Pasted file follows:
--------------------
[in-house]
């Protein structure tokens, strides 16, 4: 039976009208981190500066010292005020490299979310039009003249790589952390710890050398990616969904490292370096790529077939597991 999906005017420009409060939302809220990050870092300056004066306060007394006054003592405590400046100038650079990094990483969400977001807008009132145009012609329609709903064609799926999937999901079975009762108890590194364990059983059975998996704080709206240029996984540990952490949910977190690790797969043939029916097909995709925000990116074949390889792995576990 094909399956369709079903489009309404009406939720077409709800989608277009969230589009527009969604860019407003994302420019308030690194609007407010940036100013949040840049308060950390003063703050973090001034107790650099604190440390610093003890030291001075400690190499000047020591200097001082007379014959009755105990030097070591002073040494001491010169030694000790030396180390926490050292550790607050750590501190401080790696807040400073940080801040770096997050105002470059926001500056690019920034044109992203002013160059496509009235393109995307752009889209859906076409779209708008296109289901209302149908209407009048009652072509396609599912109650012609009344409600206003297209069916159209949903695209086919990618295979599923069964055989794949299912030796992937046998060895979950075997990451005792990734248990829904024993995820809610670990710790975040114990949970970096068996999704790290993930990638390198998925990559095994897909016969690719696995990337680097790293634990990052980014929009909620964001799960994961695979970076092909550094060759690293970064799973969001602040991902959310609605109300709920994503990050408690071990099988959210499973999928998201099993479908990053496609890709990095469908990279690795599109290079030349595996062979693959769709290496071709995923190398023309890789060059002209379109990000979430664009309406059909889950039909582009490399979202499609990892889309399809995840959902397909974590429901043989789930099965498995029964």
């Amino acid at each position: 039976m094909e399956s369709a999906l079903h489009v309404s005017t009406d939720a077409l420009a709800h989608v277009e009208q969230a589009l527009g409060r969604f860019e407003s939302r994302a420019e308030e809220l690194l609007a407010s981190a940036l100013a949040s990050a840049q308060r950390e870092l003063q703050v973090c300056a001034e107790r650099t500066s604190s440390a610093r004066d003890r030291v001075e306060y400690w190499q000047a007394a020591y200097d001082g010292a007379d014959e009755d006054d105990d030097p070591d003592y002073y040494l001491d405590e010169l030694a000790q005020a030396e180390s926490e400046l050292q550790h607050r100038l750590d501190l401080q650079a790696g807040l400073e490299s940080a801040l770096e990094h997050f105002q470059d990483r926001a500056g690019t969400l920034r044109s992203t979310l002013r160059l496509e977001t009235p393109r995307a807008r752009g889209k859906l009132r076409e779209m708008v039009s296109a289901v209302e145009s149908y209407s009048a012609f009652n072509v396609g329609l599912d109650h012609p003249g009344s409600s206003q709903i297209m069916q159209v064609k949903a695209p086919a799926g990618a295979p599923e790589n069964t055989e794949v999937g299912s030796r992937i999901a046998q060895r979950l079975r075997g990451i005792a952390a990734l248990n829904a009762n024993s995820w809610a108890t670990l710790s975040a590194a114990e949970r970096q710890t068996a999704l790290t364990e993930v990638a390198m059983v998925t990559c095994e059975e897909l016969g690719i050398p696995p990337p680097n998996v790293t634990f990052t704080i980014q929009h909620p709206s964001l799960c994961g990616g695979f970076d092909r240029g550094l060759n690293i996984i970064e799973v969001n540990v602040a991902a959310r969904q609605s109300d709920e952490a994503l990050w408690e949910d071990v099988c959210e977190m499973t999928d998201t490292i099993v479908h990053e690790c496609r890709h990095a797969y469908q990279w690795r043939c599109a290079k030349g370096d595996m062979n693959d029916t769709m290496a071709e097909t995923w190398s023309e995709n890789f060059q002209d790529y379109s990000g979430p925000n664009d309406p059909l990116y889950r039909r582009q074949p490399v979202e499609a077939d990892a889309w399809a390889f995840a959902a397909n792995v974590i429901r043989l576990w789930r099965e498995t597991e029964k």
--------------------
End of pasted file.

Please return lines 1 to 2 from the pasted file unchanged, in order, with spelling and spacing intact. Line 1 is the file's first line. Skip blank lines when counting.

[in-house]
């Protein structure tokens, strides 16, 4: 039976009208981190500066010292005020490299979310039009003249790589952390710890050398990616969904490292370096790529077939597991 999906005017420009409060939302809220990050870092300056004066306060007394006054003592405590400046100038650079990094990483969400977001807008009132145009012609329609709903064609799926999937999901079975009762108890590194364990059983059975998996704080709206240029996984540990952490949910977190690790797969043939029916097909995709925000990116074949390889792995576990 094909399956369709079903489009309404009406939720077409709800989608277009969230589009527009969604860019407003994302420019308030690194609007407010940036100013949040840049308060950390003063703050973090001034107790650099604190440390610093003890030291001075400690190499000047020591200097001082007379014959009755105990030097070591002073040494001491010169030694000790030396180390926490050292550790607050750590501190401080790696807040400073940080801040770096997050105002470059926001500056690019920034044109992203002013160059496509009235393109995307752009889209859906076409779209708008296109289901209302149908209407009048009652072509396609599912109650012609009344409600206003297209069916159209949903695209086919990618295979599923069964055989794949299912030796992937046998060895979950075997990451005792990734248990829904024993995820809610670990710790975040114990949970970096068996999704790290993930990638390198998925990559095994897909016969690719696995990337680097790293634990990052980014929009909620964001799960994961695979970076092909550094060759690293970064799973969001602040991902959310609605109300709920994503990050408690071990099988959210499973999928998201099993479908990053496609890709990095469908990279690795599109290079030349595996062979693959769709290496071709995923190398023309890789060059002209379109990000979430664009309406059909889950039909582009490399979202499609990892889309399809995840959902397909974590429901043989789930099965498995029964």